Collecting Tweets

Occasionally I get interested in the science of social media. I think: wouldn’t it be interesting if I can analyse this in some grand way. Wouldn’t it be great if I could collect a load of tweets about something, crunch them and then make some world-changing conclusion.

Of course there’s Storify. I’ve not used it until today, but I’ve seen others produce interesting stories of events from them. I made my first one today. 2 minutes of signing up and clicking things created this (a story of posts about the recent London Google Teacher Academy).

What intrigued me is that during the same event, I noticed that ifttt.com broadcast a way of collecting tweets. There is now a recipe for collecting tweets with a certain hashtag and sending them all to a Google Spreadsheet. I’ve done this a few times with the #gtauk tweets and collected the tweets in three separate spreadsheets here:

Of course, the next challenge is to do something with all that information. This is where something like Storify comes in handy – it already has a way for publishing the posts in some interesting ways.

My first #gtauk word cloud
My first #gtauk word cloud

All I could thing of doing was making a Word Cloud of the tweets, which I did on my iPad (for the first spreadsheet) using an App called ‘Word Clouds‘.

For the second spreadsheet, I again took the tweets to word cloud, but this time used Wordle, which is slightly ironic because Wordle uses Java Applets and so doesn’t work on either of my chromebooks, nor my iPad. I increased the irony by posting the Wordle-generated images to the Google Teacher Academy Google+ Community.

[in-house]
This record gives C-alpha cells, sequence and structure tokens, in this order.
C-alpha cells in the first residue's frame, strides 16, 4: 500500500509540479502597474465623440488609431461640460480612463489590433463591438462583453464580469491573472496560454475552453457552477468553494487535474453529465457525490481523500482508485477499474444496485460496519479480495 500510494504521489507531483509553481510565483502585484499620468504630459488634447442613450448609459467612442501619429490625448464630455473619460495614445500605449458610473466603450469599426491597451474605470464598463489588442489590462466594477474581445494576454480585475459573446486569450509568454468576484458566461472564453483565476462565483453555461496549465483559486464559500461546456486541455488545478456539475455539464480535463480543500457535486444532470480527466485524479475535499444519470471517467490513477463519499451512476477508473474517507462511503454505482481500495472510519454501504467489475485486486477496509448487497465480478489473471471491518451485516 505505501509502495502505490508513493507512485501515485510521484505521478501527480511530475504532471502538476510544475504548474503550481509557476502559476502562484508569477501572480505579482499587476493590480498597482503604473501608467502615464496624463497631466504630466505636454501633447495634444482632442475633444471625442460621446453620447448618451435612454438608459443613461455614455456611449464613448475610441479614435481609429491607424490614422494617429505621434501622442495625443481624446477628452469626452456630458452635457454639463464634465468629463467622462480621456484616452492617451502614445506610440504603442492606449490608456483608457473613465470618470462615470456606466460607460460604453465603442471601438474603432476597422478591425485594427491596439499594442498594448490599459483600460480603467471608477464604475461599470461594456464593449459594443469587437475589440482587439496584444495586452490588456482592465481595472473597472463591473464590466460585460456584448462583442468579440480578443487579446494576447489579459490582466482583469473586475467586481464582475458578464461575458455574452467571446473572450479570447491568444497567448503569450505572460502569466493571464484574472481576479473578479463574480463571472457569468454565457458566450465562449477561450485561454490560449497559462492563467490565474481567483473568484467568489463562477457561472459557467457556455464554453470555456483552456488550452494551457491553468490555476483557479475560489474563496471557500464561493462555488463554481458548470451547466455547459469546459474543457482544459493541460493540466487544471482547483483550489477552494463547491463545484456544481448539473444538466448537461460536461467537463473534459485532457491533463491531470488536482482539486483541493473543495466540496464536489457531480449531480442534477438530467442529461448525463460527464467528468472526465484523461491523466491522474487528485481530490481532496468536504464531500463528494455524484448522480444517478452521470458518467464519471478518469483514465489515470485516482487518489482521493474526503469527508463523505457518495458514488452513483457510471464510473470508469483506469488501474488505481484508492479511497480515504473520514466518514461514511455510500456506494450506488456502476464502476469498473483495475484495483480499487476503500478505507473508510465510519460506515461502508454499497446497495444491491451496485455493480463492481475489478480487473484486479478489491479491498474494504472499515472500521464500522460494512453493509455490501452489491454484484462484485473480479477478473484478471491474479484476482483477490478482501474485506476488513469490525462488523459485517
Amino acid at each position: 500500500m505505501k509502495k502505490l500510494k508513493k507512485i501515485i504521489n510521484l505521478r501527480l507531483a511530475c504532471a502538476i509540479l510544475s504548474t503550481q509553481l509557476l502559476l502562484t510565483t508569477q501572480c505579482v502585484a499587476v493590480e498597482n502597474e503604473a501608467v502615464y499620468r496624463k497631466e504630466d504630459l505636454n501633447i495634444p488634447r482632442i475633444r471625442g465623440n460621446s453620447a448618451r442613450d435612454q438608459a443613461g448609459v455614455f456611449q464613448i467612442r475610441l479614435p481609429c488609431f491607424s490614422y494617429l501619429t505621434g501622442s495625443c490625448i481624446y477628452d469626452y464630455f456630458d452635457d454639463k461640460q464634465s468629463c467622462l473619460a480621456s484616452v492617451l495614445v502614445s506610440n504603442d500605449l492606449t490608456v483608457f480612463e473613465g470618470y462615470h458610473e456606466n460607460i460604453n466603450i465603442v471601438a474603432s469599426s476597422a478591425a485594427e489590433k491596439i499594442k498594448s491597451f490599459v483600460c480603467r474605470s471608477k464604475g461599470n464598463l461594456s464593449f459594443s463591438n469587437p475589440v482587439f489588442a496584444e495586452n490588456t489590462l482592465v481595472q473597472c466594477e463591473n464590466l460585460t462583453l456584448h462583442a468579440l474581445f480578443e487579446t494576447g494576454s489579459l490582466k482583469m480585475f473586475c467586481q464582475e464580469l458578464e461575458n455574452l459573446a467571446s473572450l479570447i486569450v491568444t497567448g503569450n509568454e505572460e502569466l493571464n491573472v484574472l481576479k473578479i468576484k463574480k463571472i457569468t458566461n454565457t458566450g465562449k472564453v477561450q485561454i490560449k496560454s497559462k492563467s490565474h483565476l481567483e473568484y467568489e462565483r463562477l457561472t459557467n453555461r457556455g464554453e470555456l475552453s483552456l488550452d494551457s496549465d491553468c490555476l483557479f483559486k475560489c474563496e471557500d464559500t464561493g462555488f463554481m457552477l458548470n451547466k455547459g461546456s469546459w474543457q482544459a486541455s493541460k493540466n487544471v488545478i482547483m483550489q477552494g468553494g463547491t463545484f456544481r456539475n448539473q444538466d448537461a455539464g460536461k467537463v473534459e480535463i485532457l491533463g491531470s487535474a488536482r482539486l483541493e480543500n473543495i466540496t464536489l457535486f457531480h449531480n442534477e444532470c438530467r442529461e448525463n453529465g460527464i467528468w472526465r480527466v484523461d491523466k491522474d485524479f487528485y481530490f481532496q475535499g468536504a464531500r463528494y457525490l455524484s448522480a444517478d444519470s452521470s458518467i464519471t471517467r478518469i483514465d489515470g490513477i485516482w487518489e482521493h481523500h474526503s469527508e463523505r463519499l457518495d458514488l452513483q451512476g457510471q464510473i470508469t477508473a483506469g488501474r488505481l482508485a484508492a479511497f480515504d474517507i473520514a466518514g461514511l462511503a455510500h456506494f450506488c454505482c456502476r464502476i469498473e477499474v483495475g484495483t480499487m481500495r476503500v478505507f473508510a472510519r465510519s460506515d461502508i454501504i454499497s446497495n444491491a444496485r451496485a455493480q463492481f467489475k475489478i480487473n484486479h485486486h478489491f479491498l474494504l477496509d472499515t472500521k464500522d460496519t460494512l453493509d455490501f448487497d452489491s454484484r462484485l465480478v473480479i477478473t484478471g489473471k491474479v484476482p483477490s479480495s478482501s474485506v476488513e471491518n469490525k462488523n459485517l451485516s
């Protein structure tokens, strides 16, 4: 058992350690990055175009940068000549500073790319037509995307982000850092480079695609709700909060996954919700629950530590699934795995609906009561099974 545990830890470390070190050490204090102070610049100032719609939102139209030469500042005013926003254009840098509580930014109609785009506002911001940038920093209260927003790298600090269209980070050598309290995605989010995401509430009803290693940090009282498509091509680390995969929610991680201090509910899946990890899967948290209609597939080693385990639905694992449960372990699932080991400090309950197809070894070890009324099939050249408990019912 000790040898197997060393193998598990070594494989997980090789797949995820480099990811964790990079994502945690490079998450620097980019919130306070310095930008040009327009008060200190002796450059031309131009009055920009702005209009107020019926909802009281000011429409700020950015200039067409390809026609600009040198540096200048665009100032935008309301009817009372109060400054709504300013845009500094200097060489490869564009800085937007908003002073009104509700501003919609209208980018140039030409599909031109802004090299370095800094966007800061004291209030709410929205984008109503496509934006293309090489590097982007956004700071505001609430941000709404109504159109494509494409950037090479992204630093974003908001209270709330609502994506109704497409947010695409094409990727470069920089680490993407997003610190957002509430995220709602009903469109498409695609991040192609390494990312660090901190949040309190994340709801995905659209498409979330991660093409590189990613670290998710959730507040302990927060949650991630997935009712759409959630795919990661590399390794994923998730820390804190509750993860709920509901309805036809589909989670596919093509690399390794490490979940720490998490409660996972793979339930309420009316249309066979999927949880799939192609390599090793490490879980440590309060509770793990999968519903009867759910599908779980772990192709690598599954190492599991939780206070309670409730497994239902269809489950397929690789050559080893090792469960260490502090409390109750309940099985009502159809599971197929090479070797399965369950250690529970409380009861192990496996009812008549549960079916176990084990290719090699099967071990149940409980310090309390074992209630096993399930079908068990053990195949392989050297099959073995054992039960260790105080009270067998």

I admit, that publishing this information is a word cloud is not the most interesting thing to do with these collected tweets – I’m still trying to think of a more useful or interesting way of crunching this data.

The 2nd #gtauk word cloud
The 2nd #gtauk word cloud

I have now finished this experiment by seeing how many #fail tweets are generated on Twitter in an hour. Here’s the Spreadsheet. I’m a bit disappointed really: there were only 74. I thought there would be more than that.

Save time on data and spend it on teaching

I really believe that efficient data analysis that takes the minimum amount of time helps everyone.

It always depresses me when the calculator comes out for working out averages on a set of data.

Yet there is such a focus on getting the data right, that sometimes double-checking it all can take over. Yes, the system might be inefficient, but it works and gets the right answers… Our children deserve better than that. The skilled teachers in our schools are there for doing skilled teaching: they shouldn’t be wasting their time on inefficient processes.

And here is where I make my admission: I use inefficient processes. I am comfortable with spreadsheets, so I use them – I do all my number crunching and contextual analysis in spreadsheets. Yet I have a super-powerful management information system in school. I know that it could do all the number crunching I need and more. But I’m not comfortable with it. One day, I will grow up. I just know it. And on that day, I will understand databases and be able to use them to make data work even better for my in school.

But for now I’ll have to be content with my countifs and my vlookups.

I’m speaking at #WeTweetEd at BETT this Thursday. Come along and contribute to the discussion on using data as best as we possibly can.